Skip to main content

Thank you for visiting You are using a browser version with limited support for CSS. To obtain the best experience, we recommend you use a more up to date browser (or turn off compatibility mode in Internet Explorer). In the meantime, to ensure continued support, we are displaying the site without styles and JavaScript.

Self-portrait of Gabriel Lippmann

Physicist Gabriel Lippmann used his ground-breaking method for making colour photographs to capture this self-portrait. Credit: G. Baechler et al./Proc. Natl. Acad. Sci.

Optics and photonics

A pioneering photographic method shows its true colours

Twenty-first-century sleuthing details the distortions of an early imaging technique.

Physicist Gabriel Lippmann won a Nobel prize in 1908 for his imaging technique, which was thought to faithfully capture scenes in colour. But the technique isn’t perfect. An analysis shows how ‘Lippmann photography’ distorts colours — and its authors introduce a way to reconstruct the original scene.

Lippmann’s method harnesses more of the visible spectrum than the red, blue and green light needed for colour photography. In his approach, light passes through a glass plate and bounces off a reflective surface, such as air. The light then interferes with itself inside a light-sensitive coating on the plate.

Gilles Baechler and his colleagues at the Swiss Federal Institute of Technology in Lausanne used Lippmann plates to photograph a rainbow-like band of light. They found that a reflective layer of liquid mercury shifted colours towards the red end of the spectrum; a reflective layer of air shifted colours towards the blue end.

The group devised an algorithm to reconstruct the original colours of Lippmann-plate images; however, it is difficult to apply to historical plates because of uncertainty about the dyes used in the exposure process.

More Research Highlights...

Light micrograph of a human egg cell during fertilisation

As a human egg cell is fertilized, two chromosome-containing cellular structures (dotted circles, centre) merge into one — a process that often goes wrong. Credit: Pascal Goetgheluck/Science Photo Library

Developmental biology

The error-prone step at the heart of making an embryo

High-resolution imaging shows why the union between two sets of chromosomes goes awry as least as often as not.
Satellite image of broken iceberg B-44.

Dark water borders chunks of iceberg broken off a West Antarctica glacier. The melting of the region’s ice sheet could allow the bedrock to rise, sloughing water into the ocean. Credit: NASA

Climate change

Antarctic rocks on the rebound could raise sea level much more than expected

When the ice covering the west of the continent disappears, the bedrock could rise up and shove extra water into the ocean.
Monteverde Cloud Forest Preserve, Costa Rica

Mist wafts through the trees at the Monteverde Cloud Forest Biological Preserve in Costa Rica. Cloud forests around the world are threatened by development, wood collection and climate change. Credit: Stefano Paterna/Alamy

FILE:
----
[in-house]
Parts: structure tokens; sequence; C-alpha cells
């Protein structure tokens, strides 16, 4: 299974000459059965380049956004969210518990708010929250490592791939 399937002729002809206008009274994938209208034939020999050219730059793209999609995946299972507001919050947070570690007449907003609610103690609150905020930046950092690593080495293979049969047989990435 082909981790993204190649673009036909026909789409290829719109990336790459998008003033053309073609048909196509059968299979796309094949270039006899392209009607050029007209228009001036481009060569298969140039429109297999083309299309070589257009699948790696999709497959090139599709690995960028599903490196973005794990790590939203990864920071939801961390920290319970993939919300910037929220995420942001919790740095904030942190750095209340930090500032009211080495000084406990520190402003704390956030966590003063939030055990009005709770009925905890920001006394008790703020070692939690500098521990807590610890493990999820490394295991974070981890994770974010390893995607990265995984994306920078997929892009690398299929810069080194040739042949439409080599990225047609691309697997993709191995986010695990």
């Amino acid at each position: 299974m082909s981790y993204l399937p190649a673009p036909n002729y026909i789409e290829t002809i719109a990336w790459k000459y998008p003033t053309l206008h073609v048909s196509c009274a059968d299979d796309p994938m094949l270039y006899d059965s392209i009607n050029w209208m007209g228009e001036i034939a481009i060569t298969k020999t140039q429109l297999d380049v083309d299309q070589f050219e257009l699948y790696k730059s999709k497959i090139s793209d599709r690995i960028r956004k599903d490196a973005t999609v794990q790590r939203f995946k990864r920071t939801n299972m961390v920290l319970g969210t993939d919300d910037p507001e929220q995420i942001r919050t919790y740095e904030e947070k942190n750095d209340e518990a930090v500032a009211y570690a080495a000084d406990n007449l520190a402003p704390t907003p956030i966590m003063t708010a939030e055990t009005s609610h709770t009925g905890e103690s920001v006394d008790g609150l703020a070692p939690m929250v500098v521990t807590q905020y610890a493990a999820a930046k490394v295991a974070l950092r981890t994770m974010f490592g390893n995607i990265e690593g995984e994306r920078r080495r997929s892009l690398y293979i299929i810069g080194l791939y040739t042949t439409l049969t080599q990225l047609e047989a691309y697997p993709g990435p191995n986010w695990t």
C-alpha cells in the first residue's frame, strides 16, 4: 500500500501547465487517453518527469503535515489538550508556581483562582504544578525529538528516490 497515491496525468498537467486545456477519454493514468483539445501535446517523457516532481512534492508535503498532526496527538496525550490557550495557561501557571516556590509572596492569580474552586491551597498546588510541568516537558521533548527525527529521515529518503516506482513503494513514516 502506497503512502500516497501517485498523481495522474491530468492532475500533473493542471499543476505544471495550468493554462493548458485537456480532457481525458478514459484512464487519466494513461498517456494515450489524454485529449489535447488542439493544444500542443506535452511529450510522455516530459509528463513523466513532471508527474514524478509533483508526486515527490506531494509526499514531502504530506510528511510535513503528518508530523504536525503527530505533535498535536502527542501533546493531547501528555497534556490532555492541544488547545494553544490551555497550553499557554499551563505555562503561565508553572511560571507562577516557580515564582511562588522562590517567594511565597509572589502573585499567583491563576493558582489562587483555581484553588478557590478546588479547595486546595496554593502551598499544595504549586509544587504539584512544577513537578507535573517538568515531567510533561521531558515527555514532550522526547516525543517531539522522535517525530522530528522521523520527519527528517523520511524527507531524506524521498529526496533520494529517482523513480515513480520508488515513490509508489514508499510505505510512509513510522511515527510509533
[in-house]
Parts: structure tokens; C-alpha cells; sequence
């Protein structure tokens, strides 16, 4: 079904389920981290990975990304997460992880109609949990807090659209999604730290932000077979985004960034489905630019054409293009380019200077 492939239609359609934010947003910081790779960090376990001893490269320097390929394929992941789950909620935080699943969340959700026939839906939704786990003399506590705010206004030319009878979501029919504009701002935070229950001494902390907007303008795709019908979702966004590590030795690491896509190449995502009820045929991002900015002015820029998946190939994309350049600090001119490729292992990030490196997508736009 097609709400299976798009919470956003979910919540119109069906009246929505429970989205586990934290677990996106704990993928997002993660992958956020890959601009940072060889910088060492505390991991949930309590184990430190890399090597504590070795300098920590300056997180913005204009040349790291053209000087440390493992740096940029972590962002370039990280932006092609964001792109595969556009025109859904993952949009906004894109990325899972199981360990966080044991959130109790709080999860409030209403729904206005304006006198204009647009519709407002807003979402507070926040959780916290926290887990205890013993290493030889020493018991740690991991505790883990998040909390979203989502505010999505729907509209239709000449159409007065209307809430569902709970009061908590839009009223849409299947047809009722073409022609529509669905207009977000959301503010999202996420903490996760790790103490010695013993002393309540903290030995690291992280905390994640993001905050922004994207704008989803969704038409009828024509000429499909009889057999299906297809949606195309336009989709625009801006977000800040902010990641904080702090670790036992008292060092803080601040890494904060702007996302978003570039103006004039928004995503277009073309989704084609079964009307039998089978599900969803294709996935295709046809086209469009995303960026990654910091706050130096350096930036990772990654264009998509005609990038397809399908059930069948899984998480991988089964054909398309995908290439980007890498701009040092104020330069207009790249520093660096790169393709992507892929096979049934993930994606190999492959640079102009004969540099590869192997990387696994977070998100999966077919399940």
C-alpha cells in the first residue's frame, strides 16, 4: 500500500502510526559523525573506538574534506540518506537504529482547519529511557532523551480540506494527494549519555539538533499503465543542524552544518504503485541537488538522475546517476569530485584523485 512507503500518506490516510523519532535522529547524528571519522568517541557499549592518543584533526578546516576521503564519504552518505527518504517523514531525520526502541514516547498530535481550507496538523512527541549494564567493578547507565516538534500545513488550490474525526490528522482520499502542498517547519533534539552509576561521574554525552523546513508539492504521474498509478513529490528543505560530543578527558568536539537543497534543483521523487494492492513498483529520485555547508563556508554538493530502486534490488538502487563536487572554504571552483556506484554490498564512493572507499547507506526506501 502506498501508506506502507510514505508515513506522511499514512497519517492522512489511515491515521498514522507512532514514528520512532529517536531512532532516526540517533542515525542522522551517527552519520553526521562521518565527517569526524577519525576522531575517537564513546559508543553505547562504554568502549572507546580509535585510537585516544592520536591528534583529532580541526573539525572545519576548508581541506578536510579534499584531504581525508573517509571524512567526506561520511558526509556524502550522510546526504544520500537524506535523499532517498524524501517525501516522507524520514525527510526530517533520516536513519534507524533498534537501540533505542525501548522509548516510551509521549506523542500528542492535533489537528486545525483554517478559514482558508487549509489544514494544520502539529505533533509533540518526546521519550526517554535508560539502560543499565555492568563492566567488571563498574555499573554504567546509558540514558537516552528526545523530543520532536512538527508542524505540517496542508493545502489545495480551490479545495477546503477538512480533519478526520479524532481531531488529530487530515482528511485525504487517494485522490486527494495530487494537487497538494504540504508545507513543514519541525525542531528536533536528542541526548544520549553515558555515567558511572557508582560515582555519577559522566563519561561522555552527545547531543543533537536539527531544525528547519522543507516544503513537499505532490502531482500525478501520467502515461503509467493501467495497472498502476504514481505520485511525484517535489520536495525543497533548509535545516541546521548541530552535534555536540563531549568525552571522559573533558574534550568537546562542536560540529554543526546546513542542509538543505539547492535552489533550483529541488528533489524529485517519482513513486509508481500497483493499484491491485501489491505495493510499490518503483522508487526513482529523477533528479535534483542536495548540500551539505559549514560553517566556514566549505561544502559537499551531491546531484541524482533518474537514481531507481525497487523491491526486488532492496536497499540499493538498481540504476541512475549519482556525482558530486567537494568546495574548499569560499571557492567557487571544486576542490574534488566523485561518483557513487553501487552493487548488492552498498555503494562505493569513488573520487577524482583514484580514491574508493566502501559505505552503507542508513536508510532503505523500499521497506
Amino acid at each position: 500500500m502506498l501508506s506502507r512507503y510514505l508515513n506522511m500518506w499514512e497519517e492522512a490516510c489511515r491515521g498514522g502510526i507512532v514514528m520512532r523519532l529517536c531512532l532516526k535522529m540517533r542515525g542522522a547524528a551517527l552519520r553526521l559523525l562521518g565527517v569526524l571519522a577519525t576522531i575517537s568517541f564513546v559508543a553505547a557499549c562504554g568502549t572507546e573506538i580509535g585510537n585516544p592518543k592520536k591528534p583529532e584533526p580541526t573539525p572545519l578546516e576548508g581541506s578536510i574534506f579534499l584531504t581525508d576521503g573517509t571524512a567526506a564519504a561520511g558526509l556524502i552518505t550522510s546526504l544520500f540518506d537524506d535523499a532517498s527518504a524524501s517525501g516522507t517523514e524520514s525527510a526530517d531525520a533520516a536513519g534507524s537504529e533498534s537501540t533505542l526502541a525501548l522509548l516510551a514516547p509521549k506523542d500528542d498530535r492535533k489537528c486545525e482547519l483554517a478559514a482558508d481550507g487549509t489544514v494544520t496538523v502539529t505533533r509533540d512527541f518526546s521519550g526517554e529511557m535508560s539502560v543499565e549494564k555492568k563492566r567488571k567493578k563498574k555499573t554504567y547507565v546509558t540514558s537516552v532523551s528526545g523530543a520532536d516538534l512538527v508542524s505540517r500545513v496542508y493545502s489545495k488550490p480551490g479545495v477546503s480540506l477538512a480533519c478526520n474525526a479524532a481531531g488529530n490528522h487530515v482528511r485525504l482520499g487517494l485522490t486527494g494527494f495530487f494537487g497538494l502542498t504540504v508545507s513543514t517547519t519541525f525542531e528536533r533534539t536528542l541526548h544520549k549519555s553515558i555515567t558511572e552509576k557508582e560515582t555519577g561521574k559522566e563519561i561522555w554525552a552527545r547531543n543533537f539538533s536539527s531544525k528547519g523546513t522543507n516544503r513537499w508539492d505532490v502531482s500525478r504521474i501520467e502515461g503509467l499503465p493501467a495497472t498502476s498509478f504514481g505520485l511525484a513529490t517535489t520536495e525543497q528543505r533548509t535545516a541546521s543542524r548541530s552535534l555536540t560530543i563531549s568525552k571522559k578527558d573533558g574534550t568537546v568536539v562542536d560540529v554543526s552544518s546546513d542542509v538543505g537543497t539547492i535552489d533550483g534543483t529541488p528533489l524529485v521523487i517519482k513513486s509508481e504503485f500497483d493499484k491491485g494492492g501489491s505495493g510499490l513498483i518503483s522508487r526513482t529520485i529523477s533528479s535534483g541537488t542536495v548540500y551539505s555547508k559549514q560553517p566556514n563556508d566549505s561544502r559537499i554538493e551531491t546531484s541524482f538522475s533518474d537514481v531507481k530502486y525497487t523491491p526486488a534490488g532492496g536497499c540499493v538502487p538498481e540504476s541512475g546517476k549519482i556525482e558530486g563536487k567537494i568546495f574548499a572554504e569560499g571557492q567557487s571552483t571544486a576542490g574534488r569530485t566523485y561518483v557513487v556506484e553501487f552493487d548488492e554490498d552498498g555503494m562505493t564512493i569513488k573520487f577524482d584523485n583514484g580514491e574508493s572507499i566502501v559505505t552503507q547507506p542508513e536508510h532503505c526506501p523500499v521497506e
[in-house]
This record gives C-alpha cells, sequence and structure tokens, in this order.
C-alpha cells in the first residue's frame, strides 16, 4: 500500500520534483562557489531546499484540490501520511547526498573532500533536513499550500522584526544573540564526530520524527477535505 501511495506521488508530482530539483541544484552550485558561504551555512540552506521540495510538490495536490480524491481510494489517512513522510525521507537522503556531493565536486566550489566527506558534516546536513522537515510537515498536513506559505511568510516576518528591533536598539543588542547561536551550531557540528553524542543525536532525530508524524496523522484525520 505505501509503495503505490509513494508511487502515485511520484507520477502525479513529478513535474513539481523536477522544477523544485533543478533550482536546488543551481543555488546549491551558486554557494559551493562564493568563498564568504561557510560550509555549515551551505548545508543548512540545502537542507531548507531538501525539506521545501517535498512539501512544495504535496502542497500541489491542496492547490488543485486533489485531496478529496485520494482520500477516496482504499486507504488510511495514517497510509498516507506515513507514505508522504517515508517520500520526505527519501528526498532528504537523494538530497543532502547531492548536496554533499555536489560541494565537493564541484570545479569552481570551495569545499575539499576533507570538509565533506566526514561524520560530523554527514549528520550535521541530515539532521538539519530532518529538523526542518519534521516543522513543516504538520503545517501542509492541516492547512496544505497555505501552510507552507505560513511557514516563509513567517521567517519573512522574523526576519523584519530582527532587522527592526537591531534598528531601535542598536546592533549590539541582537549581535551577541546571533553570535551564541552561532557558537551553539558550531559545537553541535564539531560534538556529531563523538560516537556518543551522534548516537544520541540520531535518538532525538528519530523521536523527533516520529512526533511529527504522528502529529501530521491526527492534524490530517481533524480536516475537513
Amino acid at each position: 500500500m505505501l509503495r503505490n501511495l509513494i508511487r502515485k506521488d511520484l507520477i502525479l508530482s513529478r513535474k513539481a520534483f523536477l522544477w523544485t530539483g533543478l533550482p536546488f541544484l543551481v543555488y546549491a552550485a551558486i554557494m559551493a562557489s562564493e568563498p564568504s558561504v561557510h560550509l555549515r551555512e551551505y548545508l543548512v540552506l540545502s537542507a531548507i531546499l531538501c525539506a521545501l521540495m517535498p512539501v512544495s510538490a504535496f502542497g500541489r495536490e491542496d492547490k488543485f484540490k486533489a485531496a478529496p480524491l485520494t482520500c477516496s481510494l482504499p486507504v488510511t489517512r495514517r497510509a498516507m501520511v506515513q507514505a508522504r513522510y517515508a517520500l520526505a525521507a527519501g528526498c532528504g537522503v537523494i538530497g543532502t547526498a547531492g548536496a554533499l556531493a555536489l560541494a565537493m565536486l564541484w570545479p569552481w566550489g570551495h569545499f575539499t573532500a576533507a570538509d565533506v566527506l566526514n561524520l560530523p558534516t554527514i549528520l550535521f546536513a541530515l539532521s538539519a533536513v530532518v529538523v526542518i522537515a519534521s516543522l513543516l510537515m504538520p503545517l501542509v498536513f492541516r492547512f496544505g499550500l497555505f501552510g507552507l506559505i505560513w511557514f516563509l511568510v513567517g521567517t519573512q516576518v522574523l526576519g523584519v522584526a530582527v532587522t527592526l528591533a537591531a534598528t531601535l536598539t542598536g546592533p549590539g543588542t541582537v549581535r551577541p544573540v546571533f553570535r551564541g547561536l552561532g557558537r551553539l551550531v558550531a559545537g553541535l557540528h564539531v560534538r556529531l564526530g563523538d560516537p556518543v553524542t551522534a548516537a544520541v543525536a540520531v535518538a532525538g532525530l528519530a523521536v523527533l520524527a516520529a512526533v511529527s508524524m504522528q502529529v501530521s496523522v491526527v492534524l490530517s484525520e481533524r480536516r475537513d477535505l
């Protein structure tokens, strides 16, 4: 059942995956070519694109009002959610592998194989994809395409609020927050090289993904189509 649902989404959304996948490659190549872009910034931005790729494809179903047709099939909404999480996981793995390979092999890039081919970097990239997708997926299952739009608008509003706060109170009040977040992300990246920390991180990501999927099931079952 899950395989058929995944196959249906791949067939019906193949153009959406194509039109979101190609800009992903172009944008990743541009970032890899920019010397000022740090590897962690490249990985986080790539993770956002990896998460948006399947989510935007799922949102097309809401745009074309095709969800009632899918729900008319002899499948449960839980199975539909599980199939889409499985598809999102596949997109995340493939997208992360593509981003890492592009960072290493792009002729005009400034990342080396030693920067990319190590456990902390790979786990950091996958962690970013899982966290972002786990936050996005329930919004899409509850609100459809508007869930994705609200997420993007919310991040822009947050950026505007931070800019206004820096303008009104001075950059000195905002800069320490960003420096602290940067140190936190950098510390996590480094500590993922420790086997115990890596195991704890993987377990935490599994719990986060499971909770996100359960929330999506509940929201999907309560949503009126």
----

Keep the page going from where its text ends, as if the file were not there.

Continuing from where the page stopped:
Conservation biology

Forests that float in the clouds are drifting away

Tropical cloud forests are safe havens for a vast range of creatures and plants, but they are under siege around the globe.
Illustration of a brown dwarf

A rapidly spinning brown dwarf (pictured, artist’s impression) tends to have narrow atmospheric bands; the faster the spin, the thinner the bands. Credit: NASA/JPL-Caltech

Astronomy and astrophysics

Dim stars that have failed at fusion are masters of spin

Three brown dwarfs whirl on their axes at a dizzying rate that might be close to the celestial speed limit for these bodies.
Aerial photograph of beef cattle standing at the Texana Feeders feedlot in Floresville, Texas

Large-scale facilities such as this feedlot in Floresville, Texas, help to meet the global appetite for beef and other red meat, which remains strong despite the growing consumption of chicken and fish. Credit: Daniel Acker/Bloomberg/Getty


Meat lovers worldwide pay climate little heed

People are eating more poultry and fish — but they’re not giving up their hamburgers.
Midshipmen at dining table eat in formation, CIRCA 1900

Midshipmen in the United States in around 1900. A study found that body-mass index, a gauge of obesity, has increased with the generations during the twentieth century. Credit: Buyenlarge/Getty


A century of US data documents obesity’s racially skewed rise

An analysis also finds that obesity is common at a much younger age among people born in the early 1980s than those born in the late 1950s.
Nature Briefing

Sign up for the Nature Briefing newsletter — what matters in science, free to your inbox daily.

Get the most important science stories of the day, free in your inbox. Sign up for Nature Briefing


Quick links